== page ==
Lilly says Alzheimer’s drug slows decline in Phase 2 trial

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Pharmaceutical company Eli Lilly on Monday announced positive findings for its drug in the fight against Alzheimer’s disease.

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The investigational antibody therapy, donanemab, slowed cognitive decline by a statistically significant 32% compared to a placebo, Lilly said. The drug met a main objective to slow decline in about 18 months.

Donanemab works by targeting a so-called N3pG beta amyloid to quickly clear amyloid plaques in the brain, which otherwise disrupt cell function, according to the National Institutes of Health.

COMBO OF BLOOD TESTS COULD OFFER MORE ACCURATE ALZHEIMER'S DIAGNOSTICS, RESEARCHERS SAY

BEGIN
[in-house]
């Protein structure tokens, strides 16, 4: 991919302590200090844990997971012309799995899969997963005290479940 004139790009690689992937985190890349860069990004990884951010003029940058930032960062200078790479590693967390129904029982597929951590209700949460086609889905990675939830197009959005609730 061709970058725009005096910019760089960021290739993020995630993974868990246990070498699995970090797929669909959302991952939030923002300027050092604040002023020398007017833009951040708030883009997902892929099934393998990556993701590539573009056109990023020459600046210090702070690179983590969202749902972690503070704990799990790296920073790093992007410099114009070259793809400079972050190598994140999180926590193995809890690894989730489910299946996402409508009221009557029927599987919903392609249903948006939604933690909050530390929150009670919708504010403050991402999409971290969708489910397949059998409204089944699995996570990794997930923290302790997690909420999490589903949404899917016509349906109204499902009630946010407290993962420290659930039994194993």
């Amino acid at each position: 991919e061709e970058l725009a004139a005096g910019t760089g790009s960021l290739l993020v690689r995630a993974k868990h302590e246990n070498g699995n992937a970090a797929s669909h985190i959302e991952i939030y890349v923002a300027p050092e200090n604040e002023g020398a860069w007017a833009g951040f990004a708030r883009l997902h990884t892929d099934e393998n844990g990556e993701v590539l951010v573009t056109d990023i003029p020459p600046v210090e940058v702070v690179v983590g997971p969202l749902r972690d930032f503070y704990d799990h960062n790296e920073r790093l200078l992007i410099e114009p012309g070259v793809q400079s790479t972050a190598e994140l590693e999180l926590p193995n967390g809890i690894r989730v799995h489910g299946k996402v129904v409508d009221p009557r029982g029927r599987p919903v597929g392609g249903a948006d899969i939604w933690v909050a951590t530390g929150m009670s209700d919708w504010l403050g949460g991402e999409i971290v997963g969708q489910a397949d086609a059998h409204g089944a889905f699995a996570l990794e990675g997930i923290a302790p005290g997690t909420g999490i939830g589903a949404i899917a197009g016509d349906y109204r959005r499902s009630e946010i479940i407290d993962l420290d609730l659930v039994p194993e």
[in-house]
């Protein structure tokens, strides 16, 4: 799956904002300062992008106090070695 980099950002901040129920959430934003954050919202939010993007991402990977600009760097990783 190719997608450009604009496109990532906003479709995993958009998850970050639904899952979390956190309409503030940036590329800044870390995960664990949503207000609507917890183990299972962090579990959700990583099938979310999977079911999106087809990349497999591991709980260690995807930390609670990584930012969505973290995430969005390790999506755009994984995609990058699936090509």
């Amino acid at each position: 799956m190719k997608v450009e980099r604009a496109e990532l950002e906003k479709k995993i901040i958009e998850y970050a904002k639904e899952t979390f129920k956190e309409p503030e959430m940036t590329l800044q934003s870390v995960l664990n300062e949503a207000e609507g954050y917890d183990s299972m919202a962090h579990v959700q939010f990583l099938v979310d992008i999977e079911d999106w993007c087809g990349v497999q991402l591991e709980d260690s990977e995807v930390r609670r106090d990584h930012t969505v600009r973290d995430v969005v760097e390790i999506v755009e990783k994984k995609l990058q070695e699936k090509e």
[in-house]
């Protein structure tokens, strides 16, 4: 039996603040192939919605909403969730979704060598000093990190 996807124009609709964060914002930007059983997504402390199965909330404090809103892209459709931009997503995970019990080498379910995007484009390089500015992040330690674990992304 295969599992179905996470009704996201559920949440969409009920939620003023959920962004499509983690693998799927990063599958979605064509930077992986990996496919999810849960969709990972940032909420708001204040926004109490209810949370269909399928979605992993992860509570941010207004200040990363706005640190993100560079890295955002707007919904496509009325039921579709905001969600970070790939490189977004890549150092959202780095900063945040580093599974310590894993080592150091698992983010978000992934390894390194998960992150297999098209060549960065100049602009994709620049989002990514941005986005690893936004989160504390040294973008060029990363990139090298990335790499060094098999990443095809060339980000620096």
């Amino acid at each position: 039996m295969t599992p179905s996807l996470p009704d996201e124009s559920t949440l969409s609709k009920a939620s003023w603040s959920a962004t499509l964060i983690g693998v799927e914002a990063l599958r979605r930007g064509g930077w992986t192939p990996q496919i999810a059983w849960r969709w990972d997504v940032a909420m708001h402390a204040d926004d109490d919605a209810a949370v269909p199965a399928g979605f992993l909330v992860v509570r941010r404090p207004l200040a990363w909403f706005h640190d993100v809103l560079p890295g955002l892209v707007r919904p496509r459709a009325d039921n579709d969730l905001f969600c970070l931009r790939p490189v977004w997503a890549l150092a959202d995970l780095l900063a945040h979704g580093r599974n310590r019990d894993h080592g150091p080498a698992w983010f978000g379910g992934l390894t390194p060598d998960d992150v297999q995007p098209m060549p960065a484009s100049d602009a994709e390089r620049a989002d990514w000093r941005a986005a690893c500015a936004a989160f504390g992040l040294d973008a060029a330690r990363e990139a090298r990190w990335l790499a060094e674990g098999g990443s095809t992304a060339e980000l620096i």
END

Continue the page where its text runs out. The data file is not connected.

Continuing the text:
The randomized, double-blind study involved a sample of 272 patients, selected based on cognitive tests and brain imaging. The patients had early, symptomatic courses of the disease, the company said.

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Patients stopped receiving the drug once imaging showed their amyloid plaques dropped to healthy levels. Lilly says the plaque clearance mechanism is durable, and the company plans to replicate the findings in a second trial with an estimated 500 participants.

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Lilly's announcement on Monday stemmed from a Phase 2 "Trailblazer-Alz" trial, with results submitted for publication in a peer-reviewed journal.

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